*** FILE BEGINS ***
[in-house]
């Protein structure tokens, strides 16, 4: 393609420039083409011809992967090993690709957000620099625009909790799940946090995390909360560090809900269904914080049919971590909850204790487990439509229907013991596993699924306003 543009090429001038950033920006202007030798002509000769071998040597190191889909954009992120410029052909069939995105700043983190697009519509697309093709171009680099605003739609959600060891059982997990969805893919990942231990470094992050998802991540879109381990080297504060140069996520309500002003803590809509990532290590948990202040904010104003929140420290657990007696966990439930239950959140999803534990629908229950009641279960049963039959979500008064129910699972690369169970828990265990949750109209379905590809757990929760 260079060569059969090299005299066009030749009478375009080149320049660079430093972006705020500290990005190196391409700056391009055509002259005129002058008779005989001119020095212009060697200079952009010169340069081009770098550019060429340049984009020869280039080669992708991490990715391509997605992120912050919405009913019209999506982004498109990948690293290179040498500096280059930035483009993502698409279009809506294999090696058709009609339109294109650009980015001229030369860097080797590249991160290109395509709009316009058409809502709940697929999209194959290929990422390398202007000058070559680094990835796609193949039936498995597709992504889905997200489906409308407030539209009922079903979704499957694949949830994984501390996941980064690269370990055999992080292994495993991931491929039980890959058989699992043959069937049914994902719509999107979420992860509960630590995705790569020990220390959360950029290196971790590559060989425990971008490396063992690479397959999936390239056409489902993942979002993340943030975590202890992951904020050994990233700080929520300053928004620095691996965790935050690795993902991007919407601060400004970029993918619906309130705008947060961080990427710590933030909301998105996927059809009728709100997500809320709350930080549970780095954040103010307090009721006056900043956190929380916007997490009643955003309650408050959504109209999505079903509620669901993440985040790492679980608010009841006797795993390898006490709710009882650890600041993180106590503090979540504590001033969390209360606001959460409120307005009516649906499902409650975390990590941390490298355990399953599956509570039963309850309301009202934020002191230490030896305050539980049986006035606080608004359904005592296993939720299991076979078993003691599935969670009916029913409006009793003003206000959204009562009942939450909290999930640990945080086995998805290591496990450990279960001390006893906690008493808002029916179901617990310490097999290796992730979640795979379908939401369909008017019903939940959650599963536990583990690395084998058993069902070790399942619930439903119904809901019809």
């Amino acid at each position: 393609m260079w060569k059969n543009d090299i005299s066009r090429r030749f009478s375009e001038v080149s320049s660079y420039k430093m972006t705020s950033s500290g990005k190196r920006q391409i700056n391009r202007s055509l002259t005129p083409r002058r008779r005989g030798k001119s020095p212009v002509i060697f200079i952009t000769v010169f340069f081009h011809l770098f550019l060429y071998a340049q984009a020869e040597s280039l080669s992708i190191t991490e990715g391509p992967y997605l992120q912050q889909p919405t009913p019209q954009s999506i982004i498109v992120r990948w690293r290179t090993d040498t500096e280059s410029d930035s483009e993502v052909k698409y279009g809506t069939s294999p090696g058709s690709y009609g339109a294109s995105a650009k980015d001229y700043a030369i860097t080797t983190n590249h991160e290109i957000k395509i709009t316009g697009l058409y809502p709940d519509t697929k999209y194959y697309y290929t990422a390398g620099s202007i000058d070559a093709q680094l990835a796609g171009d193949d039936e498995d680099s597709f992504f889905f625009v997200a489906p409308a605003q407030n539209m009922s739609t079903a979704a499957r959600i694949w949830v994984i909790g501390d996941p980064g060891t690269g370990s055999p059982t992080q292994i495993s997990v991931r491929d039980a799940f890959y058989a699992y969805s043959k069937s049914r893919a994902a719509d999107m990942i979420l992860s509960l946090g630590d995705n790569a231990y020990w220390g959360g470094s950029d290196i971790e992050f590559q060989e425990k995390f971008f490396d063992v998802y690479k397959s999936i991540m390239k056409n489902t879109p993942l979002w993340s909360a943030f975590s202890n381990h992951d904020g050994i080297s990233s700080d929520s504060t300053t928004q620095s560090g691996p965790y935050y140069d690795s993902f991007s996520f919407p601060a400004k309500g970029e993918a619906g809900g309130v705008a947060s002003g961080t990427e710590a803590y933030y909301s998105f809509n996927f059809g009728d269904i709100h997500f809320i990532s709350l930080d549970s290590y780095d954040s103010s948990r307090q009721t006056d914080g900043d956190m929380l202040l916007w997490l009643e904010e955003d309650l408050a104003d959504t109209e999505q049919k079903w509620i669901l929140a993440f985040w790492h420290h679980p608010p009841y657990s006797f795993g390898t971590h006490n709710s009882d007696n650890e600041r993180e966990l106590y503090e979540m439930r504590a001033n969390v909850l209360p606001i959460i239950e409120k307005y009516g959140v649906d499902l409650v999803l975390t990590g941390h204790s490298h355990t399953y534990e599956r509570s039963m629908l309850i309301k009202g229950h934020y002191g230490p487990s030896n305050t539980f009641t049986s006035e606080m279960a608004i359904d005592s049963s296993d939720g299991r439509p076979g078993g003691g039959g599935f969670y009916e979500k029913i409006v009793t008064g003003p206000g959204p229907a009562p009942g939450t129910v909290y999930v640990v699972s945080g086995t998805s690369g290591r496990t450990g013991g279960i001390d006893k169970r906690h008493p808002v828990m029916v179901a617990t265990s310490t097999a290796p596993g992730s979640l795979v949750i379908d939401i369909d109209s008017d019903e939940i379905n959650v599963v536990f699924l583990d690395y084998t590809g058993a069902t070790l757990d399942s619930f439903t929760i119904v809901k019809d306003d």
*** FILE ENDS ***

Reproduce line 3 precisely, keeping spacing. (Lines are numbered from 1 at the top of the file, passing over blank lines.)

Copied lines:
């Amino acid at each position: 393609m260079w060569k059969n543009d090299i005299s066009r090429r030749f009478s375009e001038v080149s320049s660079y420039k430093m972006t705020s950033s500290g990005k190196r920006q391409i700056n391009r202007s055509l002259t005129p083409r002058r008779r005989g030798k001119s020095p212009v002509i060697f200079i952009t000769v010169f340069f081009h011809l770098f550019l060429y071998a340049q984009a020869e040597s280039l080669s992708i190191t991490e990715g391509p992967y997605l992120q912050q889909p919405t009913p019209q954009s999506i982004i498109v992120r990948w690293r290179t090993d040498t500096e280059s410029d930035s483009e993502v052909k698409y279009g809506t069939s294999p090696g058709s690709y009609g339109a294109s995105a650009k980015d001229y700043a030369i860097t080797t983190n590249h991160e290109i957000k395509i709009t316009g697009l058409y809502p709940d519509t697929k999209y194959y697309y290929t990422a390398g620099s202007i000058d070559a093709q680094l990835a796609g171009d193949d039936e498995d680099s597709f992504f889905f625009v997200a489906p409308a605003q407030n539209m009922s739609t079903a979704a499957r959600i694949w949830v994984i909790g501390d996941p980064g060891t690269g370990s055999p059982t992080q292994i495993s997990v991931r491929d039980a799940f890959y058989a699992y969805s043959k069937s049914r893919a994902a719509d999107m990942i979420l992860s509960l946090g630590d995705n790569a231990y020990w220390g959360g470094s950029d290196i971790e992050f590559q060989e425990k995390f971008f490396d063992v998802y690479k397959s999936i991540m390239k056409n489902t879109p993942l979002w993340s909360a943030f975590s202890n381990h992951d904020g050994i080297s990233s700080d929520s504060t300053t928004q620095s560090g691996p965790y935050y140069d690795s993902f991007s996520f919407p601060a400004k309500g970029e993918a619906g809900g309130v705008a947060s002003g961080t990427e710590a803590y933030y909301s998105f809509n996927f059809g009728d269904i709100h997500f809320i990532s709350l930080d549970s290590y780095d954040s103010s948990r307090q009721t006056d914080g900043d956190m929380l202040l916007w997490l009643e904010e955003d309650l408050a104003d959504t109209e999505q049919k079903w509620i669901l929140a993440f985040w790492h420290h679980p608010p009841y657990s006797f795993g390898t971590h006490n709710s009882d007696n650890e600041r993180e966990l106590y503090e979540m439930r504590a001033n969390v909850l209360p606001i959460i239950e409120k307005y009516g959140v649906d499902l409650v999803l975390t990590g941390h204790s490298h355990t399953y534990e599956r509570s039963m629908l309850i309301k009202g229950h934020y002191g230490p487990s030896n305050t539980f009641t049986s006035e606080m279960a608004i359904d005592s049963s296993d939720g299991r439509p076979g078993g003691g039959g599935f969670y009916e979500k029913i409006v009793t008064g003003p206000g959204p229907a009562p009942g939450t129910v909290y999930v640990v699972s945080g086995t998805s690369g290591r496990t450990g013991g279960i001390d006893k169970r906690h008493p808002v828990m029916v179901a617990t265990s310490t097999a290796p596993g992730s979640l795979v949750i379908d939401i369909d109209s008017d019903e939940i379905n959650v599963v536990f699924l583990d690395y084998t590809g058993a069902t070790l757990d399942s619930f439903t929760i119904v809901k019809d306003d």